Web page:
- Corrosion, crystal formation, and passivation: Corrosion, the result of undesired oxidation of lithium, leads to increase in internal impedance. Particles on electrodes may develop large crystals, reducing the surface area that the lithium can bind to for normal electrochemical reactions. And a thin passivation layer may grow on the surface of electrodes, typically oxides or oxyhydroxides. These defects all impede desired electrochemical reactions, increase the cell’s internal resistance, and reduce capacity.
Other issues with Li-ion include cell cracking and outgassing. Like dendritic growths, these problems can cause catastrophic failure that may result in fire or hazardous electrolyte spillage.
Battery protection and control
Operated under optimum conditions, electrochemical cells can continue functioning for a long time. For instance, the Oxford Electric Bell comprised of two brass bells, each positioned beneath a dry battery, has been chiming continuously at 2 Hz since it was setup in 1840 — for over 180 years.5
For Li-ion, unique cell characteristics must be considered when monitoring battery conditions to ensure longevity. Its discharge voltage versus state of charge (SOC) is nearly flat between 20% and 80% charge, making it difficult to gauge SOC. Compounding this problem, the Li-ion charge-discharge cycle exhibits “hysteresis” following slightly different voltage versus SOC curves (Figure 6).
Cell monitoring is essential for battery protection. The following conditions are monitored, and if a fault condition is detected, protection measures, like disengaging contractors to open the circuit, are taken.
- Cell balancing: While cells are matched during manufacturing, variation in capacity and internal resistance is a natural outcome of charge-discharge cycles. When multiple cells are stacked in series, the weakest cell limits the current drawn from the stack. Cells are balanced by bypassing strong or weak cells during charging and discharging cycles (Figure 7).
- Overcurrent: This condition must be ascertained to trip contactors and protect the cell from overheating.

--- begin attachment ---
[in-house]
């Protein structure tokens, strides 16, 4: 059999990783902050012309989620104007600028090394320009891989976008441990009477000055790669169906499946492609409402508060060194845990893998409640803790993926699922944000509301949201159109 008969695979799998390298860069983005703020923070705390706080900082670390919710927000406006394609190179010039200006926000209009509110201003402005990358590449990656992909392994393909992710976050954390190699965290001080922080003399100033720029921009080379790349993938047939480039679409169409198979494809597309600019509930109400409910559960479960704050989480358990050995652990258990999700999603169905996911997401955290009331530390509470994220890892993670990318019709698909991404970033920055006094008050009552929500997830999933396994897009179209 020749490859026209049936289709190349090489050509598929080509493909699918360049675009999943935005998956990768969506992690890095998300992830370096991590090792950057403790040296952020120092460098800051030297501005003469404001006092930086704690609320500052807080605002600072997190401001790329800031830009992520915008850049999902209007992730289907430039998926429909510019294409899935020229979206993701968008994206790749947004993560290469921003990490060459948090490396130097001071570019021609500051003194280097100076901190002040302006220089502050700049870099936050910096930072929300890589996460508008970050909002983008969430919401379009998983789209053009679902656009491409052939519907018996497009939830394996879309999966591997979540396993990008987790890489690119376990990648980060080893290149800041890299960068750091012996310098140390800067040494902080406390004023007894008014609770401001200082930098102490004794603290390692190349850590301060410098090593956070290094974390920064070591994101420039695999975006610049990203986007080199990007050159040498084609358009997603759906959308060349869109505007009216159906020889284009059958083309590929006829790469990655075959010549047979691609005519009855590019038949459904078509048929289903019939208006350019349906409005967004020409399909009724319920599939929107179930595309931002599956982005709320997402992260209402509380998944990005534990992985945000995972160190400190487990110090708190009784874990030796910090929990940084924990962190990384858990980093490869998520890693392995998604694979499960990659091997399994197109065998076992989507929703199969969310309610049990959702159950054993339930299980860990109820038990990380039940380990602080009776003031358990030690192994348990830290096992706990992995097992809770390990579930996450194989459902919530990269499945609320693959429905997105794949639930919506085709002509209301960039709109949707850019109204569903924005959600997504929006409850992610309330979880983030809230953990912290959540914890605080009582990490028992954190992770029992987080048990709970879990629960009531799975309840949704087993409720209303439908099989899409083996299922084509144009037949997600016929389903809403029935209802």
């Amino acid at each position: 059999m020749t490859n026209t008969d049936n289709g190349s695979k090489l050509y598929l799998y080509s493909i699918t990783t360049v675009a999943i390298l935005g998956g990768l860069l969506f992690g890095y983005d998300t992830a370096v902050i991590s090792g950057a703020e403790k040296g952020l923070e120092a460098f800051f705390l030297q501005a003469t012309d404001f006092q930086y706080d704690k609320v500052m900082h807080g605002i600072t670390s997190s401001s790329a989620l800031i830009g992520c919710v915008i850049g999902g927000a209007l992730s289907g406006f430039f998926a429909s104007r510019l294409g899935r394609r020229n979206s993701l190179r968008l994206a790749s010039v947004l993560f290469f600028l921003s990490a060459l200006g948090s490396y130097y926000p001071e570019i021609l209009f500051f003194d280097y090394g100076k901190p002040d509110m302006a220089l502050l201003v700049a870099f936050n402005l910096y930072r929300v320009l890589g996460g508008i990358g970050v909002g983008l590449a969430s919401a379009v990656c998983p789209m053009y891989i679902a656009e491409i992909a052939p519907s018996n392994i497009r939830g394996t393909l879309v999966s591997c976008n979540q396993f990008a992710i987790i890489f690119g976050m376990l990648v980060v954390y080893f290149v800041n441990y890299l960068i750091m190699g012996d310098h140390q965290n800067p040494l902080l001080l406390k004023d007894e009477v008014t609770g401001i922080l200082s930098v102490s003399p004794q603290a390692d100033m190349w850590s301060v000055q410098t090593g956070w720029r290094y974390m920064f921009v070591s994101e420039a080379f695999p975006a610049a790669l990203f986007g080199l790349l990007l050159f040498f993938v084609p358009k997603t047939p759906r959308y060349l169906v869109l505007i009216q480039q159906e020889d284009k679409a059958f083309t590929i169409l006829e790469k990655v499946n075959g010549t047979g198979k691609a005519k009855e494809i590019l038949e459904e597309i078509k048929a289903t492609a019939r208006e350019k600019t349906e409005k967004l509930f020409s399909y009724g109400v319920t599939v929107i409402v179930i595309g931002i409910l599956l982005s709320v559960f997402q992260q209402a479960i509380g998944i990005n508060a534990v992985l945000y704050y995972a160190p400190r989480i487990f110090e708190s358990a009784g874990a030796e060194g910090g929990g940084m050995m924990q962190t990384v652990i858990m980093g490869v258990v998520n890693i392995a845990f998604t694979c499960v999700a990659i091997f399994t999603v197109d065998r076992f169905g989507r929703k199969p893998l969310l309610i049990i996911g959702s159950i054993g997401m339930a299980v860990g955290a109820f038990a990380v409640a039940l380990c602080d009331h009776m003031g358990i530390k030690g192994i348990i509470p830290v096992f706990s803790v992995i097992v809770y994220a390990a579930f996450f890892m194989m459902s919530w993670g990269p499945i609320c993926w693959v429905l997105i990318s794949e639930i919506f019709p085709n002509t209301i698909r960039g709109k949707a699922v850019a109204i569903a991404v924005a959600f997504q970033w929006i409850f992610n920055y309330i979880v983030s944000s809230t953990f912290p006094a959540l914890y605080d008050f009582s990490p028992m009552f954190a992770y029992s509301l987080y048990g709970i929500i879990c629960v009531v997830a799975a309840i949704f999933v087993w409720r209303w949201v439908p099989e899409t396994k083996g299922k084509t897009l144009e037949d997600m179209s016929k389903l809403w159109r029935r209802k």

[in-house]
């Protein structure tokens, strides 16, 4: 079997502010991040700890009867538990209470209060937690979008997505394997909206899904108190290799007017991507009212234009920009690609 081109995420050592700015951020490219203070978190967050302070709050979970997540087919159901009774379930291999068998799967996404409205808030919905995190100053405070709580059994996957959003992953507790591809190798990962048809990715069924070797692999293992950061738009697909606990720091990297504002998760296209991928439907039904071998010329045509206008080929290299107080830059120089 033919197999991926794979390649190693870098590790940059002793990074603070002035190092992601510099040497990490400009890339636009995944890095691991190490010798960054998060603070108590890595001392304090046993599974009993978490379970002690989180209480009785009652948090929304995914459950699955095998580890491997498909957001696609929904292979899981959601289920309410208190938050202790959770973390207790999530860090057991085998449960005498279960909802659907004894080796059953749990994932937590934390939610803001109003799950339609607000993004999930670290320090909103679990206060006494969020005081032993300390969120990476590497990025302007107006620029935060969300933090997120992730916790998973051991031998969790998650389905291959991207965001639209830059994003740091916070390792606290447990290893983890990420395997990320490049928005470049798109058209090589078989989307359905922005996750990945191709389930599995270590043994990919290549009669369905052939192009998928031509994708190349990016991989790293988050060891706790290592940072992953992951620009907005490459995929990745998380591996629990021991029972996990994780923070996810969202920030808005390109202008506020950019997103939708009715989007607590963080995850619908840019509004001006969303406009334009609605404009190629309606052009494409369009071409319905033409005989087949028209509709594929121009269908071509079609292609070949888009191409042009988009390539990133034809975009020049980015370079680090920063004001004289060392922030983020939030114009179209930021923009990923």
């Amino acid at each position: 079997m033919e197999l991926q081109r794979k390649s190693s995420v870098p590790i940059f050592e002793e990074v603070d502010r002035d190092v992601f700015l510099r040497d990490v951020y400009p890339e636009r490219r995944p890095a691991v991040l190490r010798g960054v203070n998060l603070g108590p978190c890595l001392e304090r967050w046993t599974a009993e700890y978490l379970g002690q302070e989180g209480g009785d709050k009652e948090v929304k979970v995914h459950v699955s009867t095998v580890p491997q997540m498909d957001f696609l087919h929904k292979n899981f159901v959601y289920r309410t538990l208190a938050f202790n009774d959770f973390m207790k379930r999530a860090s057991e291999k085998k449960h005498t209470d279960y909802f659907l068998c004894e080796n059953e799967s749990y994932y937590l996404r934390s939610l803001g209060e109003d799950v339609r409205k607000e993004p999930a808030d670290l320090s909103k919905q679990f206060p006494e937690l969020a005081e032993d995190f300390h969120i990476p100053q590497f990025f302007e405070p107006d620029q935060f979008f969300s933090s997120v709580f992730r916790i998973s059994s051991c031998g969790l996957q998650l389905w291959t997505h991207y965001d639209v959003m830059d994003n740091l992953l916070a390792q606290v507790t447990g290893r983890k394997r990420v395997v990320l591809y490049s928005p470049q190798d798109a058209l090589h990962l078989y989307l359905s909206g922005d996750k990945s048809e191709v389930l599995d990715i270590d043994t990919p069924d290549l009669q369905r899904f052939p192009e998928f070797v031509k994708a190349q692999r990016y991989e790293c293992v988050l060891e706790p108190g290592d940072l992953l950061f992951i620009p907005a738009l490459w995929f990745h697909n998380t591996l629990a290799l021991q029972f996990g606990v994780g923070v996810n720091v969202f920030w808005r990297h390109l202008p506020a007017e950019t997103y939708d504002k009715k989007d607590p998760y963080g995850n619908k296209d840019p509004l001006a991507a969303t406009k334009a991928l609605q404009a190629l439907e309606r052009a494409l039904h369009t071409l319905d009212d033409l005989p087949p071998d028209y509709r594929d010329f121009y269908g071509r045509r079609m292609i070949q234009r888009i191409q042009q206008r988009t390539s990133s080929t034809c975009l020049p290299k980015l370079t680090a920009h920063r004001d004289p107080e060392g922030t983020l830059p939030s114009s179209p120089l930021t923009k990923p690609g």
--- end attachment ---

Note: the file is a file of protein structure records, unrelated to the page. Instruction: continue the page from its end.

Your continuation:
- Voltage: Overvoltage and undervoltage conditions are measured at the cell level as well as battery pack level to ensure longevity.
- Cable insulation: The cable insulation resistance is measured by passing a very low current so that insulation breaks can be detected.
The cell control methods are usually implemented over the wired CAN bus such that each module talks to a central microcontroller unit, which in turn processes the monitoring information and initiates protection measures such as engaging or disengaging contactors.
Given its importance to the BEV market growth, significant R&D is focused on bringing about new battery technologies. A silicon-carbon anode material from Group14 Technologies, for example, is claimed to increase gravimetric energy density by nearly 25% to 330 Wh/kg.6 Other research into solid-state batteries could eliminate fire risk.
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- McKinsey & Co. “Building better batteries: Insights on chemistry and design from China.” April 2021. https://www.mckinsey.com/industries/automotive-and-assembly/our-insights/building-better-batteries-insights-on-chemistry-and-design-from-china
- BNEF. “Battery Pack Prices Fall to an Average of $132/kWh, But Rising Commodity Prices Start to Bite.” Nov. 2021. https://about.bnef.com/blog/battery-pack-prices-fall-to-an-average-of-132-kwh-but-rising-commodity-prices-start-to-bite/
- Dr. Gregory L. Plett, Battery Bootcamp, University of Colorado, Colorado Springs. http://mocha-java.uccs.edu/ECE5710/ECE5710-Notes01.pdf
- Miao et al. “Current Li-Ion Battery Technologies in Electric Vehicles and Opportunities for Advancements.” MDPI, 2019. https://www.mdpi.com/1996-1073/12/6/1074/htm
- Atlas Obscura. “Oxford Electric Bell.” https://www.atlasobscura.com/places/oxford-electric-bell
- Group14 Technologies, Inc. “The Transition to Lithium-Silicon Batteries.” Whitepaper. https://group14.technology/en/whitepapers/whitepaper-the-transition-to-lithium-silicon-batteries